Saturday, February 24, 2018

Cry, the Beloved Country

by Alan Paton

First read in June of 2009.
Still on my shelf
LibraryThing link


Saturday, February 10, 2018


by Jim Butcher

In this volume of The Dresden Files, Jim Butcher tries to shake things up a bit. On the first page, Harry Dresden finds out he's a father. Of course, the surprise is not as simple as that. He also finds out that his child is six years old and has been kidnapped. This makes the situation more dire than Harry's past adventures. It makes him push harder, suffer more, and cross some lines to try and rescue the kid. In the process, secrets are revealed and some of the familiar elements elements of the series are changed forever. Well, maybe not forever, this being in a fantasy series. But I digress. All in all, it wasn't my favorite Dresden novel, but it did disrupt the status quo and got me wondering what Mr. Butcher is going to do in the next installment.

It was waiting room material, but good waiting room material.
LibraryThing link

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Monday, February 05, 2018

An Indigenous Peoples' History of the United States

by Roxanne Dunbar-Ortiz

Brutal. That's the word that comes to mind when I think about this book. The actions recounted here of the whites towards the Indians were brutal. The attitudes between the same were brutal. And Dr. Dunbar-Ortiz's reporting here is likewise brutal. She offers no sympathy, makes no attempt to rationalize anything that the whites did or failed to do. Or maybe that's just my perception as the cultural descendant of those people.* Either way, I appreciate the honesty.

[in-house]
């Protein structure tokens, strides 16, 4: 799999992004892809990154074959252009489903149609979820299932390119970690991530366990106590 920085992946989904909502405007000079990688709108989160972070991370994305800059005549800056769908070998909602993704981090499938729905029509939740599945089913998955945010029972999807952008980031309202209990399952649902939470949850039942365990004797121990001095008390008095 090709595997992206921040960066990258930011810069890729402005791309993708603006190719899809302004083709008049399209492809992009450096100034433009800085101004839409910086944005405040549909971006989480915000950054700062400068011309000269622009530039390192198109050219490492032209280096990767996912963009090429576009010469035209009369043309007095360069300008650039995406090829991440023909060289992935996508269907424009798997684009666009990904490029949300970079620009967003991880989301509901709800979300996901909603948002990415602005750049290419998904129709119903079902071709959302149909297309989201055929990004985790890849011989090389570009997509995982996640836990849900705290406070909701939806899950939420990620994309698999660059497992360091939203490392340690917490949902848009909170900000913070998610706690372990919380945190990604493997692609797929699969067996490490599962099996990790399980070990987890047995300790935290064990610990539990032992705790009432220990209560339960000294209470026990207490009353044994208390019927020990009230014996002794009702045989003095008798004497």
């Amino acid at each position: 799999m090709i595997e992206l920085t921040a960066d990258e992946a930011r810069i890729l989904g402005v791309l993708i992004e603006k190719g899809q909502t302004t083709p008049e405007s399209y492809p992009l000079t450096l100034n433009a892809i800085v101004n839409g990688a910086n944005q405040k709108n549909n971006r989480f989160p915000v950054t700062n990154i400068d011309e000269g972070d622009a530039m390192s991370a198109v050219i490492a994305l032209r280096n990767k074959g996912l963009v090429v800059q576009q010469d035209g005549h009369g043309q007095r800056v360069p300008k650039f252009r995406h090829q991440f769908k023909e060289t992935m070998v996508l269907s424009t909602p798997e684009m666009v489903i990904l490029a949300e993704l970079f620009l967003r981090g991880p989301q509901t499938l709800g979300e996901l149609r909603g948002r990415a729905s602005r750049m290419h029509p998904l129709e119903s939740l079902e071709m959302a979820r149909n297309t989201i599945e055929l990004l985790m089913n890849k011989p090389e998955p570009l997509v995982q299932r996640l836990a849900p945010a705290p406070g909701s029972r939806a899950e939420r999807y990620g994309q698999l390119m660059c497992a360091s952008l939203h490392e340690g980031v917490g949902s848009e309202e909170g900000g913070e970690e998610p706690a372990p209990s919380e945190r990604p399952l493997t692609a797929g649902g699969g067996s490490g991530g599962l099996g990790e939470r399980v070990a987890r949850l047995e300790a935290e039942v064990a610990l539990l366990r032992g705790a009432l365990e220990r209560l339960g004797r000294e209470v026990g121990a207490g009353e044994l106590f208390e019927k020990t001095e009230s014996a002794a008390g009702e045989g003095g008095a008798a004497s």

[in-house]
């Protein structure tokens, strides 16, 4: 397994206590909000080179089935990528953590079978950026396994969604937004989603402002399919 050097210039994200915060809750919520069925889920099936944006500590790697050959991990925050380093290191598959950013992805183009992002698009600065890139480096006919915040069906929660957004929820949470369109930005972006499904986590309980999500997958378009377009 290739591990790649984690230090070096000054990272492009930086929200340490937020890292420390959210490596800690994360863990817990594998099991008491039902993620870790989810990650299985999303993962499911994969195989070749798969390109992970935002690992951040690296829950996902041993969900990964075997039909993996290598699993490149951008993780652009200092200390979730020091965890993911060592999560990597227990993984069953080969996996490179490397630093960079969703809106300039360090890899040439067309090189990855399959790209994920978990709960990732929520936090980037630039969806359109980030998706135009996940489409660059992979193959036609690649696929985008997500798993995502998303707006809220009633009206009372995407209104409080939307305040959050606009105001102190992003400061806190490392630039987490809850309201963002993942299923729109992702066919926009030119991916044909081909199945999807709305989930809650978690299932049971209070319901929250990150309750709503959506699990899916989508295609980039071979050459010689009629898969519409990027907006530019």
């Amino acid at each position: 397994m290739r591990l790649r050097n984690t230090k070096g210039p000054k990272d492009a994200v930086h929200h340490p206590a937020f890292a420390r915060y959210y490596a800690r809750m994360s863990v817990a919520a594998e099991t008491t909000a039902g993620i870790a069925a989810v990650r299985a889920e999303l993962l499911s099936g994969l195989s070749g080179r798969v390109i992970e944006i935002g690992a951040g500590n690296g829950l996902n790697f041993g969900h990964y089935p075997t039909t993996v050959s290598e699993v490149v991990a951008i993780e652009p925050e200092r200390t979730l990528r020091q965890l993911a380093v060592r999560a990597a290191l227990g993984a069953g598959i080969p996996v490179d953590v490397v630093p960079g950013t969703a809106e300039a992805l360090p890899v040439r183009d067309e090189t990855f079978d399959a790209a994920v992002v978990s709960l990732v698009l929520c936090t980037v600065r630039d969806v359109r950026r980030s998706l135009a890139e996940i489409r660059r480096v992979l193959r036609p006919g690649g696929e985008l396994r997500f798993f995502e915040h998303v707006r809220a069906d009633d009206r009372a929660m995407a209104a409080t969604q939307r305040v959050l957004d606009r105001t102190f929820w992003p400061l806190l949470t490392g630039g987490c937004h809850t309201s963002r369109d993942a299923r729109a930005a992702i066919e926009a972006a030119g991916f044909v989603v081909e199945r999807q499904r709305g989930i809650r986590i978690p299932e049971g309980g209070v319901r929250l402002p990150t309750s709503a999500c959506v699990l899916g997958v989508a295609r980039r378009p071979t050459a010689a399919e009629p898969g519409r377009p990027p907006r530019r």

The title of this book pretty much describes the content. For the indigenous people of North America, the milestones of U.S. history are not our elections or official wars, but rather the multitude of conflicts that drove them off their land and irreparably changed their way of life. Dr. Dunbar-Ortiz starts by sketching the history of the Americas before Columbus arrived. She tells of a place that was hardly a wilderness, but rather as settled as Europe, albeit with significant differences in how farming was managed. She then tells of European culture in regards to aggression and consolidation of power. What follows is the tale of the conquest of a continent, told from the point of view of the conquered. It's not told in a whiny voice, but rather the voice of a people "struck down, but not destroyed". (Despite efforts to do just that.) The indigenous people of North America are still here and they're still resisting attempts to marginalize them.

As a white boy, I found the book uncomfortable to read. There was no silver lining in Dr. Dunbar-Ortiz's tale. It didn't offer a happy ending or even the hope of one. Instead it offered the education and insight to create awareness of the problem. What I can or should do to work against the problem is unclear. But it's not an issue I want to ignore.
*What particular sins against the native Americans my immigrant ancestors may have committed in the centuries long conquest of the continent, I don't know.

Check it out.
LibraryThing link


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